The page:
My wife has placed a copy of Hanuman Chalisa in her pooja room, and she carries a copy in her purse when we are traveling. I am not a great believer in ritualized religion (I do not “pray” in the classical sense) but I do make it a point to listen to Hanuman Chalisa the first thing when I board my car to travel to work. A bonus is that I teach my kids whatever little I know of the story or Hanuman, and Ram and indeed Hinduism to my kids when I drop them in the mornings to their school on my way to work. Which also gives me an opportunity to teach them some advanced Hindi: like meaning of words like “Ram doot”, atulit, “sookhsham” and ‘roop” etc. My kids are habituated to it enough to ask the driver to play Hanuman Chalisa on their way to school even when I am traveling they. Though I am sure they would have also loved some rap or heavy metal music! (On my travels I play it on my laptop early mornings.)

There is something in Hanuman Chalisa which makes me a “believer”, so to speak. Hanuman I have faith in. Lord Ram has said that it suffices if one to think of (sumiran) Hanuman. The very thought of Hanuman is enough to propitiate Lord Ram himself. Hanuman, the all powerful, and the very epitome of devotion to Ram Himself!  And I think of Hanuman as someone who is with you in vanquishing all problems: “Sankat kate mitey har peera, japat nirantar Hanumat veera.”  No wonder then, that whenever I board my car driving to work in the morning I have Hanuman Chalisa playing in the car audio system. I could do with some divine intervention in the rough- and-tumble of my life!!

Besides Hanuman Chalisa, we were taught some more bhajans when we were kids. Meera, Surdas, Kabir and Tulsidas. But my most favourite was,“Shri Ramchandra Kripalu Bhajuman” fromVinay Patrika by Tulsidas. This was also the first bhajan all of us siblings got to learn. We would recite this in the evenings before we got to sleep. And sometimes as a demo of our singing skills to some important guests. I was considered to especially good at this. I would clasp my hands, close my eyes, and sing the bhajan at the top of my voice. Voice still a child’s, not broken yet. Some others bhajans we learnt were “Tu dayaalu deen hon, tu daani hon bhikhari”, “Koi Udaar Jag mahin” etc. “Tu dayaalu” was also a handy piece for cracking the elocution competitions at school!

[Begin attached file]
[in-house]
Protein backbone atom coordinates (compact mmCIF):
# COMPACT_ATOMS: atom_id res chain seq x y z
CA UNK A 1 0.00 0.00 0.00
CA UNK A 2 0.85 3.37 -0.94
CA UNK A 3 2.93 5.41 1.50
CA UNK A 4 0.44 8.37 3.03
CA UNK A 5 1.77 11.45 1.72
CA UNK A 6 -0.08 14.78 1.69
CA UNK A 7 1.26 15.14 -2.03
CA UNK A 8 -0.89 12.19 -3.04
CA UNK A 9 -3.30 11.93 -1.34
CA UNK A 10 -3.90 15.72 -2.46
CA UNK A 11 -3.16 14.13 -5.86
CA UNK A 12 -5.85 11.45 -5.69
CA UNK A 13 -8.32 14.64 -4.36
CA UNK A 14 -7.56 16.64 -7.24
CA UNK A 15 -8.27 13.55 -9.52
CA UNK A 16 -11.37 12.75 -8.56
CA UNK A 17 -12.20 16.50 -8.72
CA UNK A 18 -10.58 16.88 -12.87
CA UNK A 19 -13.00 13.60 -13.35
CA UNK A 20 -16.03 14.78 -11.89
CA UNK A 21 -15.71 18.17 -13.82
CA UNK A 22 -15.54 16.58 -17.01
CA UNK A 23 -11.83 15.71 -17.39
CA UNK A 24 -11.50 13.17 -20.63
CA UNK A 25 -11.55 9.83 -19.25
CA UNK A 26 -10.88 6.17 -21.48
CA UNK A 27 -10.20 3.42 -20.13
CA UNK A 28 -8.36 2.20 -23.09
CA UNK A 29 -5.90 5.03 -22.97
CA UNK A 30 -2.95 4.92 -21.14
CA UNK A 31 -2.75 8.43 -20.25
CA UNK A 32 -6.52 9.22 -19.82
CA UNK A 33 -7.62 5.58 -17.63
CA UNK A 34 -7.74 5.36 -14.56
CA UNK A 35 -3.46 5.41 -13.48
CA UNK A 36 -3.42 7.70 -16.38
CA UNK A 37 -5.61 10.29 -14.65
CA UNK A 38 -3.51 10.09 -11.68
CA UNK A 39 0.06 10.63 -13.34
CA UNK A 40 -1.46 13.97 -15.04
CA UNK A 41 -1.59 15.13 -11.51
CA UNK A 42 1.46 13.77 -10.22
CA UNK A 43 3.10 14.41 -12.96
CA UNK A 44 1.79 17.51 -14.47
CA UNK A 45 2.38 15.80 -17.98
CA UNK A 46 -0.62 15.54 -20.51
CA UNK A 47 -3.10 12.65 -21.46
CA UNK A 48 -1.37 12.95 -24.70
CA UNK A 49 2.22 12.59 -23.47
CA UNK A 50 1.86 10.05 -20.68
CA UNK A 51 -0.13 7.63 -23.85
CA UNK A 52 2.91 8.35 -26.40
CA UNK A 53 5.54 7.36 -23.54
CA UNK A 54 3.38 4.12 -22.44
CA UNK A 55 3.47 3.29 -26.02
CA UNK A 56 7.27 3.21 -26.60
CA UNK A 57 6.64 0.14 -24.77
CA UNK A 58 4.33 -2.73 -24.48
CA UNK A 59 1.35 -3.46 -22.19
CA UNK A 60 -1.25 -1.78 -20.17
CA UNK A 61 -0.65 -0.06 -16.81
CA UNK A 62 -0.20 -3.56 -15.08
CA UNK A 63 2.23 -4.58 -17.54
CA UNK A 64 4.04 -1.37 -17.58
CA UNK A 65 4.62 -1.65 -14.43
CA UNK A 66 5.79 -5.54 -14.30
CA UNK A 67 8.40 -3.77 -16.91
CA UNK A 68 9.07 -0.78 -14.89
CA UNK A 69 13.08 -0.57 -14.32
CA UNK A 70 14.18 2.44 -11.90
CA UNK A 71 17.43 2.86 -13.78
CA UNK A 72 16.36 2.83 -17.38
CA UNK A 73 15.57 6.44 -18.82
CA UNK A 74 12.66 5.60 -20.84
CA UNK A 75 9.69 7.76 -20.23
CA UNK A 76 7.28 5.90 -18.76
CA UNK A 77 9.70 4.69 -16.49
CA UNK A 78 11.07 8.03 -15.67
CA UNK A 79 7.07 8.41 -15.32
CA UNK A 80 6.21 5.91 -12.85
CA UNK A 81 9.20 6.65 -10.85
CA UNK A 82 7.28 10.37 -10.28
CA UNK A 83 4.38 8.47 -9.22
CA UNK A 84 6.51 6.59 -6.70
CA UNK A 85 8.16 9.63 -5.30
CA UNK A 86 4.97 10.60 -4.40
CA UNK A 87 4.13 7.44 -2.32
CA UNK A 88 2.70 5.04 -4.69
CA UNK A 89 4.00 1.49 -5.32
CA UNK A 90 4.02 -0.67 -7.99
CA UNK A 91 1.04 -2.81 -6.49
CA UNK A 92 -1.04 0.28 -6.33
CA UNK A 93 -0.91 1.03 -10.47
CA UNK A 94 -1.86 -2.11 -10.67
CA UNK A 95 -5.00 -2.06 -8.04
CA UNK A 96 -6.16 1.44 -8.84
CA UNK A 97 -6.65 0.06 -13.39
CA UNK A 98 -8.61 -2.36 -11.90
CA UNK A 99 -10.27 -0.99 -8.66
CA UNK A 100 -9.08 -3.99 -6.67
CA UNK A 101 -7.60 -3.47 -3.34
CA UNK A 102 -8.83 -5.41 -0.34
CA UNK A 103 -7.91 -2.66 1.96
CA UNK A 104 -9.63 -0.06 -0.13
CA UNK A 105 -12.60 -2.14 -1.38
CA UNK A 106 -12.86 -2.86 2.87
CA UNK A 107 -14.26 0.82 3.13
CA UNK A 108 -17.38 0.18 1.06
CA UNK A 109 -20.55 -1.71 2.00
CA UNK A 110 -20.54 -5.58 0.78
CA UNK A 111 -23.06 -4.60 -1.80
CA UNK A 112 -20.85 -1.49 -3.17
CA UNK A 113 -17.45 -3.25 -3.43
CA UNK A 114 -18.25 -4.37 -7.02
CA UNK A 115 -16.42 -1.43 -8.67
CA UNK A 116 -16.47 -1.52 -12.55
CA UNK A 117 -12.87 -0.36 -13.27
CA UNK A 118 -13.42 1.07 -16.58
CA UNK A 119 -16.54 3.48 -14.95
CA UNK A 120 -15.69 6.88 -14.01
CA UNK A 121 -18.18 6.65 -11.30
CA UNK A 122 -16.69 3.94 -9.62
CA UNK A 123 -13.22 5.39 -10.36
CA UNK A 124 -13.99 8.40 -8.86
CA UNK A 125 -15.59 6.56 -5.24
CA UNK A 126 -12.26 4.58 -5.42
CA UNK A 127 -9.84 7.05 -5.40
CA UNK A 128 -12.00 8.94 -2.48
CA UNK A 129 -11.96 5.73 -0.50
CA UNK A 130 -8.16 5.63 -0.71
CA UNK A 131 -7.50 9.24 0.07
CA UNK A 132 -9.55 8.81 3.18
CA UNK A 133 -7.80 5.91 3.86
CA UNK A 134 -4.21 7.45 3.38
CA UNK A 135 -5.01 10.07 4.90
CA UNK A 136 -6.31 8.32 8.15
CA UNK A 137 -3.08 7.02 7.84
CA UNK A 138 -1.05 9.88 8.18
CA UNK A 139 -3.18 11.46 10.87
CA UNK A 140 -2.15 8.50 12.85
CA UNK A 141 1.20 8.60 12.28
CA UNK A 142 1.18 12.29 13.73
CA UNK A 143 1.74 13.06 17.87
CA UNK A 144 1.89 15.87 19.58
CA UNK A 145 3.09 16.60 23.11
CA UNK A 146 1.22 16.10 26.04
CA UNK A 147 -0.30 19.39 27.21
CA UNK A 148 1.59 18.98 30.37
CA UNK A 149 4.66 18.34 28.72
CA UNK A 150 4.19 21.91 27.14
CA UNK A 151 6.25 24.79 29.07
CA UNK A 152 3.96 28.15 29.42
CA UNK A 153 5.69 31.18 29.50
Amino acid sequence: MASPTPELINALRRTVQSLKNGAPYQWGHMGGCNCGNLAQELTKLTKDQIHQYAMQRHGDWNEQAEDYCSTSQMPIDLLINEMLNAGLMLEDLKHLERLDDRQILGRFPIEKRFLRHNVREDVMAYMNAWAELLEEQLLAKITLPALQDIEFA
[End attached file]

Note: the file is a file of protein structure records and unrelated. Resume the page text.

*****

Here I am, decades later, sitting in Kamani theatre, Delhi, 6th July 2009, awaiting the screen to open for a play on Tulsidas. This is closest to the flesh and blood of Gosawmi Tulsidas I can come to. I see vividly his trials and tribulation, the struggles he had to go through. And what all he stood for. Tulsidas suddenly was not the writer of a famous book, but as someone who took on the dogma prevailing in his time and stood his ground. Never confronting, always reasoning. And always full of bhakti towards Ram.

I shall not tell more about it, I have said my piece in an earlier post just after I saw the play.

Anshu Tandon has done an immense service to those like me who thought they knew it all given their north Indian background. Now I do know what the idea of Tulsidas was!

(This post was inspired by a reader’s comment on an earlier post of mine, my take on Anshu’s play, “Jo Chaho Ujiyaar”. Thank you so much, dear reader. You were so perceptive and generous with your comments  too. And I do not even know you! Thanks you so much!)

PS: You will discover a lot more about Goswami Tulsidas and Anshu’s play on the play’s website: www.jcu.co.in


Jo Chaho Ujiyaar: A Triumph of Bhakti… and Reason

July 11, 2009
Tulsidas reasoning with the mahants

Tulsidas reasoning with the mahants

The lights dim, a hush falls over the audience and the distinctive voice of Gulzar comes on the auditorium loudspeakers. Starting with a quotation from anachronistically- in a play about the 16th century Tulsidas- the great Russian writer Maxim Gorky. “There are very few good things on earth. What is good is to think about doing good things.” Or something to the effect.